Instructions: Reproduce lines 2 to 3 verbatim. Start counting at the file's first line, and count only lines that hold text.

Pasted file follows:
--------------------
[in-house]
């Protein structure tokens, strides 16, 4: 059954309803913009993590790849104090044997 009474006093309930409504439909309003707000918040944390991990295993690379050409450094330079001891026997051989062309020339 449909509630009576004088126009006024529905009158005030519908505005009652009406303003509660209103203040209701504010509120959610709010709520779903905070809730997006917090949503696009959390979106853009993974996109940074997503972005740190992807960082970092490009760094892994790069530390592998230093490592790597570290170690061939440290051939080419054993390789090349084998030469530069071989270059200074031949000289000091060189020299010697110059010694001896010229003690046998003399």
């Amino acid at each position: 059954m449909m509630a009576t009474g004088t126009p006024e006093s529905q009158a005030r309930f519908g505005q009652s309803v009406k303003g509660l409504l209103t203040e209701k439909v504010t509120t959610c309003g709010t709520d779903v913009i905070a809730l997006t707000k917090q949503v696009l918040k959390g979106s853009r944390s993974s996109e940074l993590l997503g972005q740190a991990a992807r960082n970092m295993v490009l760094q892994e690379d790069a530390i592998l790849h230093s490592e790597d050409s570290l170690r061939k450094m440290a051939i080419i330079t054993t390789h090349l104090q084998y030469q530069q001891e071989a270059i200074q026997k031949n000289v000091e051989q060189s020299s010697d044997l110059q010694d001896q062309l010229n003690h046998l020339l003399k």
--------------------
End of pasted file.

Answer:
């Protein structure tokens, strides 16, 4: 059954309803913009993590790849104090044997 009474006093309930409504439909309003707000918040944390991990295993690379050409450094330079001891026997051989062309020339 449909509630009576004088126009006024529905009158005030519908505005009652009406303003509660209103203040209701504010509120959610709010709520779903905070809730997006917090949503696009959390979106853009993974996109940074997503972005740190992807960082970092490009760094892994790069530390592998230093490592790597570290170690061939440290051939080419054993390789090349084998030469530069071989270059200074031949000289000091060189020299010697110059010694001896010229003690046998003399």
């Amino acid at each position: 059954m449909m509630a009576t009474g004088t126009p006024e006093s529905q009158a005030r309930f519908g505005q009652s309803v009406k303003g509660l409504l209103t203040e209701k439909v504010t509120t959610c309003g709010t709520d779903v913009i905070a809730l997006t707000k917090q949503v696009l918040k959390g979106s853009r944390s993974s996109e940074l993590l997503g972005q740190a991990a992807r960082n970092m295993v490009l760094q892994e690379d790069a530390i592998l790849h230093s490592e790597d050409s570290l170690r061939k450094m440290a051939i080419i330079t054993t390789h090349l104090q084998y030469q530069q001891e071989a270059i200074q026997k031949n000289v000091e051989q060189s020299s010697d044997l110059q010694d001896q062309l010229n003690h046998l020339l003399k």